develop = .
parts = test app-sw db-sw ctl buildout-source-release

recipe = zc.recipe.testrunner
eggs = cmsapp

recipe = zc.recipe.egg
eggs = ${test:eggs}
interpreter = py

recipe = zc.recipe.egg
eggs = ZODB3

recipe = zc.recipe.rhrc
dest = ${buildout:bin-directory}
parts =

recipe = zc.zodbrecipes:server
zeo.conf =
      address ${:address}
   %import zc.zlibstorage
        path ${:path}

recipe = zc.recipe.filestorage

<= db-server
address = :8100
path = ${main-db:path}

recipe = zc.recipe.filestorage

<= db-server
address = :8101
path = ${index-db:path}

recipe = zc.recipe.deployment:configuration
s =
text =
  ${:s}use = egg:bobo
  ${:s}bobo_resources = cmsapp
  ${:s}filter-with = zodb
  ${:s}use = egg:zc.zodbwsgi
  ${:s}configuration =
  ${:s}  <zodb main>
  ${:s}     <zeoclient>
  ${:s}        server ${main-db-server:address}
  ${:s}     </zeoclient>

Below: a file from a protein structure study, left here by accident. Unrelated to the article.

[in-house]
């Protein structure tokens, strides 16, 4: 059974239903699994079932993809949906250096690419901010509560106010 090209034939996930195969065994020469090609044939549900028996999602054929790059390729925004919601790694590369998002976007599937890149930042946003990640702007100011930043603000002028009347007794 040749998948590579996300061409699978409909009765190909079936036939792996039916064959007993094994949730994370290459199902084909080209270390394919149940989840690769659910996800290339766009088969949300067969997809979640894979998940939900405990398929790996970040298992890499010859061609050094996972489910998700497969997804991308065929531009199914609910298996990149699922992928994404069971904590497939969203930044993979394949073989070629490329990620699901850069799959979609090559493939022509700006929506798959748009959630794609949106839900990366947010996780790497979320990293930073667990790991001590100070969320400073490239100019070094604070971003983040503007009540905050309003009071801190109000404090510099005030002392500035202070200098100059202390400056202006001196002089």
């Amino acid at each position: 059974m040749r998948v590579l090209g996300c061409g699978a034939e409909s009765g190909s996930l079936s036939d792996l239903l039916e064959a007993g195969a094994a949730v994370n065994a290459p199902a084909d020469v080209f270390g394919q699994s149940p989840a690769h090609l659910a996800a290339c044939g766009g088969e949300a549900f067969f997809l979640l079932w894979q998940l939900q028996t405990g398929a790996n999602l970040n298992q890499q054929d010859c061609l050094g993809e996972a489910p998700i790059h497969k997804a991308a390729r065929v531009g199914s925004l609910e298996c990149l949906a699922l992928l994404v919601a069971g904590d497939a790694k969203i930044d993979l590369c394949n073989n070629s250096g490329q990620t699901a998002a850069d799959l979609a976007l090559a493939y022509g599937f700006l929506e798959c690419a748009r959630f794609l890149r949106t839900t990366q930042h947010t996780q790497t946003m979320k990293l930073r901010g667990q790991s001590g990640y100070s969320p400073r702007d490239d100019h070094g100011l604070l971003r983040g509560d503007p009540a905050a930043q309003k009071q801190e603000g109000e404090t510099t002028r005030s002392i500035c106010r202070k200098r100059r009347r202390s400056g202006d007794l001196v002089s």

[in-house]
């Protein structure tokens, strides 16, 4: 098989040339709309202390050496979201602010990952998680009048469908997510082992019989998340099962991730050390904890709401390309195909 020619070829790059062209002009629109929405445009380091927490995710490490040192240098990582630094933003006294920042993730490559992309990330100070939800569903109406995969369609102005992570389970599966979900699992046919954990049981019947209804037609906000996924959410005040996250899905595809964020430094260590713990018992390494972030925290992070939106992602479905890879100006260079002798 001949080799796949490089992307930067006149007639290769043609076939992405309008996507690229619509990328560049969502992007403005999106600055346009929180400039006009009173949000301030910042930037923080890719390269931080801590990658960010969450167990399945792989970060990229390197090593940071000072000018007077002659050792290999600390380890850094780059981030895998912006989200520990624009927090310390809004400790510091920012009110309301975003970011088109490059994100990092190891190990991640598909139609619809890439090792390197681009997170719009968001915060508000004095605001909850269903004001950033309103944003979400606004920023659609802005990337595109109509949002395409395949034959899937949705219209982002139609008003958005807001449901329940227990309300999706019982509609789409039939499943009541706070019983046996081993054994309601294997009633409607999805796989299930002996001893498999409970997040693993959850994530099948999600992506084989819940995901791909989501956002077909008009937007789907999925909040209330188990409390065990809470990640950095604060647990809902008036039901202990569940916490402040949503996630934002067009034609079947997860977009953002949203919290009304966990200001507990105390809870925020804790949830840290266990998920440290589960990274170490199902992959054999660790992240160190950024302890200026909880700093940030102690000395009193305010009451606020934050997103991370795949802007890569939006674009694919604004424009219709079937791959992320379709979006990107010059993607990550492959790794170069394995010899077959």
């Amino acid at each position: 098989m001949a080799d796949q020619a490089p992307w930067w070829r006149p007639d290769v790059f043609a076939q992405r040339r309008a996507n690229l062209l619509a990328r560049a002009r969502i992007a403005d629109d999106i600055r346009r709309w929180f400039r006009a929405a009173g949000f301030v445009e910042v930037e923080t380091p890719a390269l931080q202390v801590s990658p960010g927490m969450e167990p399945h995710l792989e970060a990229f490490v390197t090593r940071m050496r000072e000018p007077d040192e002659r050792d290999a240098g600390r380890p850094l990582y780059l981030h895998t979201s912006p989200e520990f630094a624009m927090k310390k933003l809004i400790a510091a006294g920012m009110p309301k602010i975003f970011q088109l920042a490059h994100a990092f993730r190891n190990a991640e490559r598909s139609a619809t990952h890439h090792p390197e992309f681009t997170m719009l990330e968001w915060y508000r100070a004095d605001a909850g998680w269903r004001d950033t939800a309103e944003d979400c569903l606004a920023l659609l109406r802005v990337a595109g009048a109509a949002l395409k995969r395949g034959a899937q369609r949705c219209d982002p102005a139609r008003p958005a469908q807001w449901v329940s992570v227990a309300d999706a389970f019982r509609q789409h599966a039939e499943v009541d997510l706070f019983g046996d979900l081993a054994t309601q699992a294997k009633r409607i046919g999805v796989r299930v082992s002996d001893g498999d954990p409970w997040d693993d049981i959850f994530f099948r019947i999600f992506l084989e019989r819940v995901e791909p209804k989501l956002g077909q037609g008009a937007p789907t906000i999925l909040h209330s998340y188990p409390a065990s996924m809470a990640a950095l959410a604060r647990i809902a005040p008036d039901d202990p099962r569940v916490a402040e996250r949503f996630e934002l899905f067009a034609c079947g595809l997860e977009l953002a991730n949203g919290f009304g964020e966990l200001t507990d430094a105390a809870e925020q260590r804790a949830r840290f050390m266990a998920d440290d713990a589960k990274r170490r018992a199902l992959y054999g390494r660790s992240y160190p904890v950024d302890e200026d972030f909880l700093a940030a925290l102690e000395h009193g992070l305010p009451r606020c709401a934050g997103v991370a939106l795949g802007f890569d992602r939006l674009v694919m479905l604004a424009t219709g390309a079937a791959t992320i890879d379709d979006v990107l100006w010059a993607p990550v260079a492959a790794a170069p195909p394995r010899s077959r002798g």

${:s}  </zodb>
  ${:s}  <zodb index>
  ${:s}     <zeoclient>
  ${:s}        server ${index-db-server:address}
  ${:s}     </zeoclient>
  ${:s}  </zodb>
  ${:s}use = egg:Paste#http
  ${:s}host = localhost
  ${:s}port = 8080

recipe = zc.zdaemonrecipe
program = ${buildout:bin-directory}/paster serve ${paste.ini:location}

recipe = zc.recipe.egg:scripts
eggs = zc.sourcerelease

We’ll walk through this rather quickly.

The first section is the buildout section that defines, at a high level what is to be built. A develop option says to treat the current directory as a development project. The directory contains a setup file and source files that define the Python web application. The parts option defines the top-level parts that make up the project. These include:

  • a test script
  • application software
  • database software
  • a process control script
  • a buildout-source-release script

In buildout, parts can be defined directly, in a parts option or indirectly by reference from other parts. For example, the main-db-server part is included by virtue of being reference by the ctl part that we named in the parts option. The main-db part is included because it was referenced by the main-db-server part.